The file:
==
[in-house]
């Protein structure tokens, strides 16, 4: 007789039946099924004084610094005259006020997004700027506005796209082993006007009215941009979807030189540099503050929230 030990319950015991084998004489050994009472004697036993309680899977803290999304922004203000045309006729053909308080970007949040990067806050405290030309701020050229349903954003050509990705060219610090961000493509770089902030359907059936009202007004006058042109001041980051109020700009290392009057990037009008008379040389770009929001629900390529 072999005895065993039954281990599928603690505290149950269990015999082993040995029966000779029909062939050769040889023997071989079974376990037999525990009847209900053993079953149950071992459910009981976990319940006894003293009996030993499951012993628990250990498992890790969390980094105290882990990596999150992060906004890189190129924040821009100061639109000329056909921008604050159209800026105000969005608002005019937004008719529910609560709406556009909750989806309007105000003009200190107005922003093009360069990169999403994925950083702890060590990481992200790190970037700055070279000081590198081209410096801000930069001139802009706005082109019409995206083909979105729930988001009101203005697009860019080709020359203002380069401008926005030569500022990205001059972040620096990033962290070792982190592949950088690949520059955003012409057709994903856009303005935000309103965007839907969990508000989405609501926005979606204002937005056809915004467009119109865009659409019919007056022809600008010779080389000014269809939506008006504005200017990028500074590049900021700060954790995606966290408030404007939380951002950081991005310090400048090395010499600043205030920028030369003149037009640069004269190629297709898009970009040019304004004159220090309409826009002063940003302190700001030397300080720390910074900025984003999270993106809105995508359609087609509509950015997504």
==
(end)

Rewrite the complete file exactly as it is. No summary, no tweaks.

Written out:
[in-house]
């Protein structure tokens, strides 16, 4: 007789039946099924004084610094005259006020997004700027506005796209082993006007009215941009979807030189540099503050929230 030990319950015991084998004489050994009472004697036993309680899977803290999304922004203000045309006729053909308080970007949040990067806050405290030309701020050229349903954003050509990705060219610090961000493509770089902030359907059936009202007004006058042109001041980051109020700009290392009057990037009008008379040389770009929001629900390529 072999005895065993039954281990599928603690505290149950269990015999082993040995029966000779029909062939050769040889023997071989079974376990037999525990009847209900053993079953149950071992459910009981976990319940006894003293009996030993499951012993628990250990498992890790969390980094105290882990990596999150992060906004890189190129924040821009100061639109000329056909921008604050159209800026105000969005608002005019937004008719529910609560709406556009909750989806309007105000003009200190107005922003093009360069990169999403994925950083702890060590990481992200790190970037700055070279000081590198081209410096801000930069001139802009706005082109019409995206083909979105729930988001009101203005697009860019080709020359203002380069401008926005030569500022990205001059972040620096990033962290070792982190592949950088690949520059955003012409057709994903856009303005935000309103965007839907969990508000989405609501926005979606204002937005056809915004467009119109865009659409019919007056022809600008010779080389000014269809939506008006504005200017990028500074590049900021700060954790995606966290408030404007939380951002950081991005310090400048090395010499600043205030920028030369003149037009640069004269190629297709898009970009040019304004004159220090309409826009002063940003302190700001030397300080720390910074900025984003999270993106809105995508359609087609509509950015997504």